I am too young to remember Microsoft doing anything that could be considered effective ‘Embrace, Extend & Extinguish’ (my first browser when using internet at home was Firefox 0.9), and hence could never appreciate the general suspicion with which everything Microsoft was viewed with. Google’s handling of Reader has remedied that for me, however. I was around to witness all the events that Ed Bott at ZDNet discusses, and hopefully I have learnt my lesson.

Fool me once…

Whatsaapp (and GTalk) has completely replaced SMS for me. The only sore point was that it was not ‘Android’y enough – looked too much like an iOS port, but it worked well enough (and had enough people in it) that my forays into Hike were never long enough. The latest update fixes the design to be a lot more flat and pleasing to the eyes, and I’m quite happy to stick to it. (Plus I just ran into their post about why Advertising sucks, so doubly happy to support them :) )

You might have heard of bash.org. If not, do go there! (And I am sorry about your afternoon)

Mediawiki maintains something similar, but much shorter in size & form, at Bugzilla quips. I already appear a few times, but will try to appear some more!

Android’s Regular Expressions engine is API compatible with the generic Java implementation, but under the hood uses ICU’s RegEx engine. This usually causes no problems, until it does and then you’re sortof fucked, but not really.

On a recent project, a subtle bug in Android’s `Matcher.replaceAll` behavior bit me. When replacing values of captured groups (`'\$1''\$2'`, etc), Android’s implementation replaced a reference to an empty group with the literal string `'null'` instead of just skipping it (aka replacing with empty string `''`), which is what most other Java implemetations do. The string `'null'` is, I think, never the right behavior. And the inconsistency causes unit tests to pass when run on the desktop JRE to fail when run in Android, which is a major pain.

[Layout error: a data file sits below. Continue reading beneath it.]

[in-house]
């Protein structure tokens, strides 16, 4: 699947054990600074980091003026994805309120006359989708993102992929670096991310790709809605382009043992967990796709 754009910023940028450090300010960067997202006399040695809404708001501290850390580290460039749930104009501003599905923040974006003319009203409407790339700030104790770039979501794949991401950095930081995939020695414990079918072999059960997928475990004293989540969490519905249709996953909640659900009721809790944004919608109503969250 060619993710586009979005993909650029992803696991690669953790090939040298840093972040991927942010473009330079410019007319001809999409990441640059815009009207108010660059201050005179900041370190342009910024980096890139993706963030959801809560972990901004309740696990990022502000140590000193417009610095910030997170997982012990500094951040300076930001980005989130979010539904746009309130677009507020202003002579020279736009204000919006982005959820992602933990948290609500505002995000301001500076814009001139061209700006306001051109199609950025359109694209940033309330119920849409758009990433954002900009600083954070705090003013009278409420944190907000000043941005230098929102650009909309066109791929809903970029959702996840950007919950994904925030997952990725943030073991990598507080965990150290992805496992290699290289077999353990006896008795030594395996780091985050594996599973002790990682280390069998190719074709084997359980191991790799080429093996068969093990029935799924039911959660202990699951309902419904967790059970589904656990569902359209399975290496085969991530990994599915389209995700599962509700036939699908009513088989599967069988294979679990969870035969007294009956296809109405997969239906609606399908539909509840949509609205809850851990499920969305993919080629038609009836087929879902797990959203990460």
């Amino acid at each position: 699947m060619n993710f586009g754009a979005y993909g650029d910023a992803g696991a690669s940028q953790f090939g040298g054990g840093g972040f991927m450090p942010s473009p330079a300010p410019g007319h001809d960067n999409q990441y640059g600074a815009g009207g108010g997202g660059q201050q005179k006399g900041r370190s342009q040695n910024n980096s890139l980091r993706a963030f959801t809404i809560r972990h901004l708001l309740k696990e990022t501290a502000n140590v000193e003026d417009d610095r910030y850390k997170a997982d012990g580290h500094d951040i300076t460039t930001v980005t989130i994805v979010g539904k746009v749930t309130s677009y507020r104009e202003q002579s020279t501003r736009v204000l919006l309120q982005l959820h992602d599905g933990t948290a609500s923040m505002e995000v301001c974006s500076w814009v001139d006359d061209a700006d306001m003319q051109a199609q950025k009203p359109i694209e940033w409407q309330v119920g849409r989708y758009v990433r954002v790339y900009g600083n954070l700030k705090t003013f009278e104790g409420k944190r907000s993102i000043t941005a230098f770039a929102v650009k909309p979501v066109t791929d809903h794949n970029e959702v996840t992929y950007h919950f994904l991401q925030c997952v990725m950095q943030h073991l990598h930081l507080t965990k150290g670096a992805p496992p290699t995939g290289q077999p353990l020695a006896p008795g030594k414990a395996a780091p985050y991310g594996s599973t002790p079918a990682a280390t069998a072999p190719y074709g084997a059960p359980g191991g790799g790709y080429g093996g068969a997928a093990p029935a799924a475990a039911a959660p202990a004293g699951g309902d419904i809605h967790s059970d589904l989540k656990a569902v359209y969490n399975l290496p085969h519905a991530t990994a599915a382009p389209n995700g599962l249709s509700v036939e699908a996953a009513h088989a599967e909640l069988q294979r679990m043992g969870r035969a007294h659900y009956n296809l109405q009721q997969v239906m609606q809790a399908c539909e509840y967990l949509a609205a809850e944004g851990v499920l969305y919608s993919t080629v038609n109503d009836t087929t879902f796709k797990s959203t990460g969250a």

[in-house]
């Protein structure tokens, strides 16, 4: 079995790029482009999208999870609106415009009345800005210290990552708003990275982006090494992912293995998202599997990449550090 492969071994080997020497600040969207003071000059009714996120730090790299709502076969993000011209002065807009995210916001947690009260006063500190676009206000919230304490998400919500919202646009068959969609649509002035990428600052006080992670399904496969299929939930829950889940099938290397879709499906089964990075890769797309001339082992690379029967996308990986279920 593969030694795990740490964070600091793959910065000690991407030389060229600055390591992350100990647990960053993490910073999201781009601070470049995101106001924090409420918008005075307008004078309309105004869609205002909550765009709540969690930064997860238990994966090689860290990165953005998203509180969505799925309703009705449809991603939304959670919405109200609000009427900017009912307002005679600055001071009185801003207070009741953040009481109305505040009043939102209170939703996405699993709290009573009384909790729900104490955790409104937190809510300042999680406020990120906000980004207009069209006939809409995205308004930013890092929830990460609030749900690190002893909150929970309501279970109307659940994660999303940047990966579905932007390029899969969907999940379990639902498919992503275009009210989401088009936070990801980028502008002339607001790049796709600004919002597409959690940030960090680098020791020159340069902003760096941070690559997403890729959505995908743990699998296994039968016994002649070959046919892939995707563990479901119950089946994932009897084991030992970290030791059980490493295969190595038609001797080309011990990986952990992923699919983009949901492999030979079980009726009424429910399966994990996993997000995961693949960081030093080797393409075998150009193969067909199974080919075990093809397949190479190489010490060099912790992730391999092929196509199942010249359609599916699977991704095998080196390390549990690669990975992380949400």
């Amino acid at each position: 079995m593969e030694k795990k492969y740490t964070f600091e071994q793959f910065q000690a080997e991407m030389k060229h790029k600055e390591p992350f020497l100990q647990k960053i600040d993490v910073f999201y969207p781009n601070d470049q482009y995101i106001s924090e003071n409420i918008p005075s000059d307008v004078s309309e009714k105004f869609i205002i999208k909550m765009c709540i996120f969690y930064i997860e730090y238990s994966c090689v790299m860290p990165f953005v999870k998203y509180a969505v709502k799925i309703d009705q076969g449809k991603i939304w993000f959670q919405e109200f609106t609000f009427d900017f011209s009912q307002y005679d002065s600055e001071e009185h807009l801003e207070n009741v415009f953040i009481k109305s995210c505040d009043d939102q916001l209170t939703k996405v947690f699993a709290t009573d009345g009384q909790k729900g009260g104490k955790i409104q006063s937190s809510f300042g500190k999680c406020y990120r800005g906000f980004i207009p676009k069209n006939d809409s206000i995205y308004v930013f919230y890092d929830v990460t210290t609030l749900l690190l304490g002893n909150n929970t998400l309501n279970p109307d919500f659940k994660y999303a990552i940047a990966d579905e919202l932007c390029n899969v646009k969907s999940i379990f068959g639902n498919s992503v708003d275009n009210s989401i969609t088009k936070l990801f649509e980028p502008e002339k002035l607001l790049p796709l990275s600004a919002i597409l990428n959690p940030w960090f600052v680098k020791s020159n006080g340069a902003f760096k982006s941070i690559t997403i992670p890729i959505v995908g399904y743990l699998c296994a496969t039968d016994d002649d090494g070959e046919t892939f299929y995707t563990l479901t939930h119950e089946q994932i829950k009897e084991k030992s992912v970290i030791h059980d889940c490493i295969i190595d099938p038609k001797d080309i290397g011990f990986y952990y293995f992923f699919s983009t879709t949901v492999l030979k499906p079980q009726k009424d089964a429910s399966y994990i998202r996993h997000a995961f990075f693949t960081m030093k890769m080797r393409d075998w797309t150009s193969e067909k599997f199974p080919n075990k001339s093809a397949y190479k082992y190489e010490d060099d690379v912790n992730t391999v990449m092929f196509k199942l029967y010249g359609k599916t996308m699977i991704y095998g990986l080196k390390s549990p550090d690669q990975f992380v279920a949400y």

Fortunately Android is Open Source, and I was able to track down the offending piece of code, and just write myself a simple replacement that has the bug fixed:

View the code on Gist.

You’re welcome. Yay Open Source!

Valerie, our awesome ‘Bug Wrangler in Training’, has written a nice blog post on how to report your first bug.

I’ve been mostly off Twitter for a while now, interacting with it rarely, and only on my Phone. While I’ve had a vague feeling of uneasiness ever since they unveiled their now business friendly developer policies, it really hit home when my favorite Android twitter app, Falcon Pro, hit Twitter’s arbitrary user token limit (and Twitter declined to care). That, plus the Google Reader saga have jolted me out of complacency a bit.

It may be cliche, but “If you are not paying for it, you are the product” rings rather true at the moment.

So I’ll mostly be off Twitter (and Facebook too) now. Identi.ca seems inactive, but I will probably give it a shot too. I’m going to pick up the slack by actually blogging instead. Twitter seems to have completely killed my long form text writing ability. My Nexus 7 and bluetooth keyboard will hopefully help bring it back! Twitter is still good for publicity, so I’ll need to find a way to feed my blog links into Twitter.